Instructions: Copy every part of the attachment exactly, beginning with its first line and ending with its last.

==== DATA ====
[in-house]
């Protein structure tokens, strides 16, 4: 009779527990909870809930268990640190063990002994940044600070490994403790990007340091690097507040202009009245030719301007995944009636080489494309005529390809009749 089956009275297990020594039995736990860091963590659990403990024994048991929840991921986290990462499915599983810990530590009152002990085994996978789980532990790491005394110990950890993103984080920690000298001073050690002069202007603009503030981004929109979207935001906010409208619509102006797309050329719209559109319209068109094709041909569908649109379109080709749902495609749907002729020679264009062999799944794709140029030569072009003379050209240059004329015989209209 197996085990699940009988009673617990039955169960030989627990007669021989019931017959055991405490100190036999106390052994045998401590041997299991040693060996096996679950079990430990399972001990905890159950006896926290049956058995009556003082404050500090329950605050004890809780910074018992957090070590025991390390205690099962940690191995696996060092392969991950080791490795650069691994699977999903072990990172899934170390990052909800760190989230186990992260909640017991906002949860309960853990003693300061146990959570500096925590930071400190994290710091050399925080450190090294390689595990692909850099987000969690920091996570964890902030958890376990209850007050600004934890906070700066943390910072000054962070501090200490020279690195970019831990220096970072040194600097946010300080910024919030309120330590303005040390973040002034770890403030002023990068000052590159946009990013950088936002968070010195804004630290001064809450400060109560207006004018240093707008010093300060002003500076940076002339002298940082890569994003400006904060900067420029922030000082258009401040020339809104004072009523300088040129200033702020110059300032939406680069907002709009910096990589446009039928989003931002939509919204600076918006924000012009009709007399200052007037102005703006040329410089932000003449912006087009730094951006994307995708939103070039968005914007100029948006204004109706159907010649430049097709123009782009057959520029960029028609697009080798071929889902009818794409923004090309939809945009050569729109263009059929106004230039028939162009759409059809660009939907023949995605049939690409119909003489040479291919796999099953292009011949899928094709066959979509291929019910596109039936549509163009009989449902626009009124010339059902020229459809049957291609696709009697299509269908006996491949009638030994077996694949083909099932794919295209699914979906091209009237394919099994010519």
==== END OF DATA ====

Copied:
[in-house]
């Protein structure tokens, strides 16, 4: 009779527990909870809930268990640190063990002994940044600070490994403790990007340091690097507040202009009245030719301007995944009636080489494309005529390809009749 089956009275297990020594039995736990860091963590659990403990024994048991929840991921986290990462499915599983810990530590009152002990085994996978789980532990790491005394110990950890993103984080920690000298001073050690002069202007603009503030981004929109979207935001906010409208619509102006797309050329719209559109319209068109094709041909569908649109379109080709749902495609749907002729020679264009062999799944794709140029030569072009003379050209240059004329015989209209 197996085990699940009988009673617990039955169960030989627990007669021989019931017959055991405490100190036999106390052994045998401590041997299991040693060996096996679950079990430990399972001990905890159950006896926290049956058995009556003082404050500090329950605050004890809780910074018992957090070590025991390390205690099962940690191995696996060092392969991950080791490795650069691994699977999903072990990172899934170390990052909800760190989230186990992260909640017991906002949860309960853990003693300061146990959570500096925590930071400190994290710091050399925080450190090294390689595990692909850099987000969690920091996570964890902030958890376990209850007050600004934890906070700066943390910072000054962070501090200490020279690195970019831990220096970072040194600097946010300080910024919030309120330590303005040390973040002034770890403030002023990068000052590159946009990013950088936002968070010195804004630290001064809450400060109560207006004018240093707008010093300060002003500076940076002339002298940082890569994003400006904060900067420029922030000082258009401040020339809104004072009523300088040129200033702020110059300032939406680069907002709009910096990589446009039928989003931002939509919204600076918006924000012009009709007399200052007037102005703006040329410089932000003449912006087009730094951006994307995708939103070039968005914007100029948006204004109706159907010649430049097709123009782009057959520029960029028609697009080798071929889902009818794409923004090309939809945009050569729109263009059929106004230039028939162009759409059809660009939907023949995605049939690409119909003489040479291919796999099953292009011949899928094709066959979509291929019910596109039936549509163009009989449902626009009124010339059902020229459809049957291609696709009697299509269908006996491949009638030994077996694949083909099932794919295209699914979906091209009237394919099994010519």